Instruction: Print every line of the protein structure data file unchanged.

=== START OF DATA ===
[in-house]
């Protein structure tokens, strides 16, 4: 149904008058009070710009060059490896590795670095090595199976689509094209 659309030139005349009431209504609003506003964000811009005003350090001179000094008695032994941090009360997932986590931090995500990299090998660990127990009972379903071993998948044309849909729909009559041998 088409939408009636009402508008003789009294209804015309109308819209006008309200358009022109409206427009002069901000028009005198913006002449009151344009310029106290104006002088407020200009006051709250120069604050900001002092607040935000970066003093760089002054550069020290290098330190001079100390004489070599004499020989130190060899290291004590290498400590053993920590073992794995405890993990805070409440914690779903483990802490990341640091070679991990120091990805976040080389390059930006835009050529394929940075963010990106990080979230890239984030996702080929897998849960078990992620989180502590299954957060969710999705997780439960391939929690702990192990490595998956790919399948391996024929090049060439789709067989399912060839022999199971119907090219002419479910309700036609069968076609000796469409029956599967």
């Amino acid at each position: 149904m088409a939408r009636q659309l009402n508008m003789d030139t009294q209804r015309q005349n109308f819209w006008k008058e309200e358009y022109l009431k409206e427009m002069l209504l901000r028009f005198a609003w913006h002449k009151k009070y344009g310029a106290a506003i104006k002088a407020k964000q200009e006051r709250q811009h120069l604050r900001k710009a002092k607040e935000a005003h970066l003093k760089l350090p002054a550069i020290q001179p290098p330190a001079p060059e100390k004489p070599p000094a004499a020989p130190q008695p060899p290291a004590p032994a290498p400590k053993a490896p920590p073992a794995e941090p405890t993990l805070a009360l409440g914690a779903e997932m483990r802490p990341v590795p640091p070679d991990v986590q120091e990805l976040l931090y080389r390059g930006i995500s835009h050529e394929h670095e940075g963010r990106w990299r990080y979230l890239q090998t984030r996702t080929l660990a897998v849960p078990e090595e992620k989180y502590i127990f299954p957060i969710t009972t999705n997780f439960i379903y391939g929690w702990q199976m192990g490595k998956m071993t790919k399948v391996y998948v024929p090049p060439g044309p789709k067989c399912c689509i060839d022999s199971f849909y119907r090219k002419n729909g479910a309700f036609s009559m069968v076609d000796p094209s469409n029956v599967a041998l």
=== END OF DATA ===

[in-house]
């Protein structure tokens, strides 16, 4: 149904008058009070710009060059490896590795670095090595199976689509094209 659309030139005349009431209504609003506003964000811009005003350090001179000094008695032994941090009360997932986590931090995500990299090998660990127990009972379903071993998948044309849909729909009559041998 088409939408009636009402508008003789009294209804015309109308819209006008309200358009022109409206427009002069901000028009005198913006002449009151344009310029106290104006002088407020200009006051709250120069604050900001002092607040935000970066003093760089002054550069020290290098330190001079100390004489070599004499020989130190060899290291004590290498400590053993920590073992794995405890993990805070409440914690779903483990802490990341640091070679991990120091990805976040080389390059930006835009050529394929940075963010990106990080979230890239984030996702080929897998849960078990992620989180502590299954957060969710999705997780439960391939929690702990192990490595998956790919399948391996024929090049060439789709067989399912060839022999199971119907090219002419479910309700036609069968076609000796469409029956599967």
């Amino acid at each position: 149904m088409a939408r009636q659309l009402n508008m003789d030139t009294q209804r015309q005349n109308f819209w006008k008058e309200e358009y022109l009431k409206e427009m002069l209504l901000r028009f005198a609003w913006h002449k009151k009070y344009g310029a106290a506003i104006k002088a407020k964000q200009e006051r709250q811009h120069l604050r900001k710009a002092k607040e935000a005003h970066l003093k760089l350090p002054a550069i020290q001179p290098p330190a001079p060059e100390k004489p070599p000094a004499a020989p130190q008695p060899p290291a004590p032994a290498p400590k053993a490896p920590p073992a794995e941090p405890t993990l805070a009360l409440g914690a779903e997932m483990r802490p990341v590795p640091p070679d991990v986590q120091e990805l976040l931090y080389r390059g930006i995500s835009h050529e394929h670095e940075g963010r990106w990299r990080y979230l890239q090998t984030r996702t080929l660990a897998v849960p078990e090595e992620k989180y502590i127990f299954p957060i969710t009972t999705n997780f439960i379903y391939g929690w702990q199976m192990g490595k998956m071993t790919k399948v391996y998948v024929p090049p060439g044309p789709k067989c399912c689509i060839d022999s199971f849909y119907r090219k002419n729909g479910a309700f036609s009559m069968v076609d000796p094209s469409n029956v599967a041998l």